• Childhood myelodysplastic syndrome I. Baumann C,M. Niemeyer J .M, Bennett K. Shannon Table 5.06 Ir.cKIence ofhaematoklgical malignancies in children 0 - 14 years, Combined data from Dtlnmark. 1980-1991and British Columbia 1982-1996(907, 908}. ALl.acute IyrnpIlobIaSbC leukaemia;AML.acute myeloid leukaemia; MOS, ~SbC s)'l'klrome; JMML,;.wetiIe m~ leukaemia:CUl. etworic myelogenous leukaemia. PII. poIytytllaeITia vera;El essenbal ttvorrtlocyII'I , ExdudngDown 5)'I»'ome (OS) I pern-.on poptAalJon peryear Myelodysplastic syndrome CMOS) is very UflCOrTlfl"lOf1 in children, accounting lor less than 5% of all haematcooenc neoplasms in patients less than 14 years of age (Table 5.06) 1908. 910 , 1595A, 2079AI. The de novo or primary form of MDS in children should be distinguished from cases of "secondary MOS· that follow congenital or acquired bone marrow (8M) failure syndromes and from therapy· related MDS that tollows cytotoxic therapy tora previous neoplastic or rco-reootastc condi tion. Furthermore. although MOS associated with Down syndrome has been reported to account lor 20-25% 01 cases of childhood MDS in the past {2079AI, this disorder is now considered as a unique biologic entity synonymous with Down syndrome-related myeloid leukaemia and cnstmct from other cases of chil dhood MDS (See Chapter 6). Many of the morphologic. immonopheno- typic and genetic features observed in MDS in adults are also seen in childhood forms of the disease but there are some signifi- cant differences reported , part icularly in patients who do not have increased blasts in their peripheral blood (PB) or 998513ICD-{) code Epidemkllogy RCCis the most corrmon subtype 01 MDS in childhood accounting for about 50%ct Definition Refractory cytopenia of childhoocl (RCC}1S a mveioovsotastc syndrome (MDSl char· actenzeo by persistent cytopenia with <5% blasts in the BM and <2% blasts in the PB {908). Although the presence of dysplasia is required for the diagnosis, the cytological evaluation of dysplasia by itself constitutes only one aspect of the morpho logical diag- nosis of RCC, The evaluation of an ade- quate BM trephine biopsy specimen is indispensable for the diagnosis 01 RCe in children, About 75% of children with RCe show considerable hypocellularity 01the BM 117841. Consequently, it may be very cha llengin g to differentiate hypocellular RCC from other BM failure disorders, es- pecially from acquired aplastic anaere and inherited BM failure disorders. Down syndrome-related myeloid neoplasms are excluded from this diagnosis. The WHO Working Group assigned RCC to a groop of provisional entities. Refractory cytopenia of childhood (RCC) Synonym Refractory anaemia of childhood. •~IQ . 5J l Relractory~dd'ikhxld(RCC~_ marrow smear showing abnormal nuclear IctUabcwl d antwyttYopoietIc precursor eel alld a smaI megaQ"r- ocyle WItIl a IJi.lobed 1IUdeus, BM. For example, the subtypes 01 refractory anaemia with ring stoeroblaets and MDS associated with isolated del (Sq) chromo- somal abnormality are exceedingly rare in chil dren 11595A1. Isolated anaemia, which is the major presenting rnamtestatton of refractory anaemia (RA) in adults, is un- COlTIllOO in chil dren, wto are more likely to present with neutropenia and thrombo- cytopenia 1908, 11091. In addition, hypo- cellularity of the BM is more commonly observed in childhood MDS than in older patients. Therefore, some chi ldren have findings that do not readily fit into the "low grade" MDS categories. To address these differences, a provisional entity, refractory cytopenia of childhood (RCC) is intro- duced and defined below. For children with MOS in whom there are 2-19% blasts in the PB or 5-19% blasts in the BM . the same criteria utilized for adults with refractory anaemia with excess blasts (RAEB) should be applied . Currently, in contrast to adult MOS, there are no avail- able studies that have investigated the prognos1ic significance of distinguishing RAEB-1 and RAEB-2 in chil dren, but it is recommended that this distinction be made for future investigation. Children with RAEB generally have relatively stable PB counts for weeks or months, Some cases diagnosed in children as acute myeloid leukaem ia (AML) with 20-29% blasts in the PB and/or BM that have myelodysplasia- related changes. including cases with myelodysplasia-related cytogenetic ab- normalities (See Chapter 6) may also have slowly progressive d isease. These cases, considered as refractory anaemia with excess blasts in transformation in the French-American -British cooperative clas- sification. may lack the clinical features of acute leukaemia and behave more like MOS than AML 19081. thus follow-up PB and BM studies are often necessary to measure the pace of the disease in such cases. Children who present with a PB and/or BM disorder associated with t(8;21)(q22;q22), inv( 16)(p13.1q22) or t(16; 16XP13.1;q22) or t( 15;17Xq22;q 12) should be considered to have AML re- gardless of the blast count % Incidence' 79 38.5 11 5.4 4 1.8 2 0.9 2 1,2 1 0,6 o 0.1 o 0.1 1031 100 48.1T"," N AU 915 AMl1 115 "lOS' 38 Myebd leuk.aemia of OS 19 JMMl 25 CMl 13 'VIET 3 Unclassified 3 104 Myelodysplastic syndromes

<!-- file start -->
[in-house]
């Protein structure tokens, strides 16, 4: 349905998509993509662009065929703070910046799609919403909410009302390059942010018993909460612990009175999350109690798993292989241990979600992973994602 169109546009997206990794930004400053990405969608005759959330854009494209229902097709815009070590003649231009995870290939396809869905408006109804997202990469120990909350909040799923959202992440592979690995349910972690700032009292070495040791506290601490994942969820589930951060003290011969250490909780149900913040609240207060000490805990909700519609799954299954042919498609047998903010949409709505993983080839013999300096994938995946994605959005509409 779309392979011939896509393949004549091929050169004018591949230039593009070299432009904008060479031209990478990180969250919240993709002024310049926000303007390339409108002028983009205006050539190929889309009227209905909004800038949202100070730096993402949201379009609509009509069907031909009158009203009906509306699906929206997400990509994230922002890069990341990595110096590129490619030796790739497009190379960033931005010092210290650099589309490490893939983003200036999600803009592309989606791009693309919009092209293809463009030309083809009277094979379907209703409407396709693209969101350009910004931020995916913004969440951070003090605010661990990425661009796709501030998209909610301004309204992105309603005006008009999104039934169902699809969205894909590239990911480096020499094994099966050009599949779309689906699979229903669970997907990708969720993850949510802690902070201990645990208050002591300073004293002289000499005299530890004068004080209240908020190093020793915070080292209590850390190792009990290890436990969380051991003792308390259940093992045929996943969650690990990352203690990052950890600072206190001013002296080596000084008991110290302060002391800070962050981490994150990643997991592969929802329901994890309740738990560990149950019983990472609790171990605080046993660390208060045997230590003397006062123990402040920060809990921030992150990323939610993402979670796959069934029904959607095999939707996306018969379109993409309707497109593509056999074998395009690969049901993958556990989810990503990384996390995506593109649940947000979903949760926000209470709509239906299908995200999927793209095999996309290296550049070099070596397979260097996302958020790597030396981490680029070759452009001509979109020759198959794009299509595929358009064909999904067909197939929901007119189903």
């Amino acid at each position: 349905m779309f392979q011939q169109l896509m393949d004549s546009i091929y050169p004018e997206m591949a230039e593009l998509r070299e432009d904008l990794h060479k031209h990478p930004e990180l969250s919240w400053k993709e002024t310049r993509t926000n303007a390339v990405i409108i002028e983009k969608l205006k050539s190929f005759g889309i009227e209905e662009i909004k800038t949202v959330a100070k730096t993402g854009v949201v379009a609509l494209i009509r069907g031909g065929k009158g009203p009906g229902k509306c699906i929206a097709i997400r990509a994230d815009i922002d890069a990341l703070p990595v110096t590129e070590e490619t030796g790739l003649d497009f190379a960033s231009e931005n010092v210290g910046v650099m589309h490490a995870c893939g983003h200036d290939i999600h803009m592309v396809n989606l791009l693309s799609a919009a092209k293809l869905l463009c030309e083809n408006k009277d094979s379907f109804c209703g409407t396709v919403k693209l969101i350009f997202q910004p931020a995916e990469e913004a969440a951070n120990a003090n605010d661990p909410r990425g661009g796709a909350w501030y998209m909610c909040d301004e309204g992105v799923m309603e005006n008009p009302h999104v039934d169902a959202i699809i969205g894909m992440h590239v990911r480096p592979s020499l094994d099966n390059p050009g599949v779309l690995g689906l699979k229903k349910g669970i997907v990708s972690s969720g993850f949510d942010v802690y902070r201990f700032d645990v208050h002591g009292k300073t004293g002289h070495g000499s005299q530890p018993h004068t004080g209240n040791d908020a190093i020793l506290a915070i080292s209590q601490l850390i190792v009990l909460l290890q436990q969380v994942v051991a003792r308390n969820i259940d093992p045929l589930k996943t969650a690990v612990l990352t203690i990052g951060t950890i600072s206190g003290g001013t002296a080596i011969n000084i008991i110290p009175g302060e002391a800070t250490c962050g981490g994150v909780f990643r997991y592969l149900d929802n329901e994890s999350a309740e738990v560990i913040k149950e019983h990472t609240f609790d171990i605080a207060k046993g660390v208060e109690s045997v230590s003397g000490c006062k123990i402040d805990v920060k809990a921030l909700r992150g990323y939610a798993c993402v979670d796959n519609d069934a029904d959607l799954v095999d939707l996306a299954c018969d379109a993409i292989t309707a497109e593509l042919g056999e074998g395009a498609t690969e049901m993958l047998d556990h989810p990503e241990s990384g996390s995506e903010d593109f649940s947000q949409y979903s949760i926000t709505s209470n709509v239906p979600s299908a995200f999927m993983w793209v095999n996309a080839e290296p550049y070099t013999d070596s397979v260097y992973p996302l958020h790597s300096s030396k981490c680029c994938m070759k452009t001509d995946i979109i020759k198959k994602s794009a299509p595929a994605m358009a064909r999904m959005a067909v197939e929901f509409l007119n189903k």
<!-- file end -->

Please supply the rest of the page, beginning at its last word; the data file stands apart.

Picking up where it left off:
• Etiology The etiology is unknown in most cases. ire cases 11704, 1784/. II is diagnosed in all age groups and affects boys and girls with equal frequency 111091. Stesof involvement Bloodand 8 M are always affected. Gen- efally. spleen. liver and lymph nodes are rot sites of initial ma nifestation. Megakaryopoiesis Unequivocal micromegakaryocytes, othefdysplasticchangesl invariable numbers UnequiYocal micromegakaryocytes: irnrl'lJnohistoctlemistry is obIigab')' (COOl , CD41 ). oltlerdysplasti: cIIange5t ill variable I1lSI1bers cytoplasm may be noted . Blasts are absent or account for less than 2% of the white blood cells . On 8M aspirate smears dysplastic changes should be present in twoditlerent myeloid cell lineages, or exceed 10% in one single cell line (Table 5.07). Erythroid abnormalities include nuc lear budding, mcmnucreanty karyorrhexis, internuclear bridg ing. cytoplasmic granules and macr0- cvnc Changes . Cells of granulocytic line- age may extubtt hyposegmentation with pseudo-Pelqer-Huet nuclei . hypo-fagran- ularity of the cytoplasm, macrocytic (giant) bands and cytoplasmic-nuclear maturation asynchrony. Myeloblasts account lex" fewer than 5% of the 8M cells. Megakaryocytes are usually absent or very low in nt.rnber. The detection of micromegakaryocytes is a strong ind icator 01 RCC . Ring sioero- blasts are not found . In RCC with norma- Of hypercetlular 8M specimens there is slight to moderate increase of erythropoiesis with accumula- tion of immature precursor cells. mainly proerymrootaste. Increased numbers of mitoses indicate ineffective erythro- poiesis. Granu lopoiesis appears slightly 10 moderately decreased and cells of granulocytic lineage are loosely scat- tered. Blasts account for less than 5% of the 8 M cells, and C034 staining on the biopsy is useful for verification of the blast percentage. Megakaryocytes may be nor· mal, decreased Of increased in number and display dys plasia with non-lobulated nuclei. abnorma lly separated nuclear Nominimal diagnostic cmeria Granulopoiesis Dysplasbc changes" inat 18ast10%of granulocytic precursors and neutrophils: <5%blasts Dysplastic changes' nat I8ast10%ofneutrophis; "".... Erythropoiesis Dysplasticchanges' andlormegaloblastoid changes inat least 10% of erytlroidPfeoJ~ Alewdusttl'Sofatleast20 erythroid precursors. Stoll inmaturatiOn with increased numbers of 1''''0'''''''''''lncmased I1UIT'tlers ofmitoses. Bonemarrow biopsy Bone marrow aspirate Peripheral blood •AbnormaII'IIdear lobulation, mutIirKIdear oeh.I'lUdear bfidge$. rPseu:Io-PeIger-HlJiiteels. tlypo-or agrardanly, IJ'if'l b8rlds(Incasesofsevere neutropenia lI'»s crilena may nol be fuIIiIed ). f Megakaryocytes ofvanabIe see WIttl $&p8r31ed nuclei orround IlI,dei.Theabsence ofmegak¥yIX:yIes"not emude refraclofy C)'IOPel'Iia ofchitJlood. Morphology The classical picture of RCC is a PB smear that shows red blood cell antsopolknocytosts and macrocytosis. Anisochromia may be present. Platelets often display anisocytosis and occasion- ally giant platelets can be detected. Neutropenia wit h pseudc-Pelg er-t-luet nuclei and/or hypogranularity of neutrophil Table 5.07 Minimal diagnosticcriteria forreffactory cytopenia ofchildhood. 1-'..~ ., • ./ < , ..f •~ • . I ....~ •'~ Clinical features The most common symptoms are malaise, bleeding, fever and infection /1109). lym- phadenopathy secondary to local or systemic infection may be present, but hepatosplenomegaly is ge nerally not a feature of RCe , In up to 20% of patients, eocjrucal signs Of symptoms are reported 11 109/. Congenital abnormalitiesof differ- ent organ systems may be present. Three Quarters of patients have a platelet count below 150x109/L. whi le anaemia with a haemoglobin concentration 01less than 10 g/dL is noted in aboul half of the affected children 111091. Macrocytosis of fed cells evaluated according to the patient's age is seen in most The wh ite blood count is generally decreased with severe neutropenia noted in about 25% 111091. Childhood myeocvsotasuc svocrore 105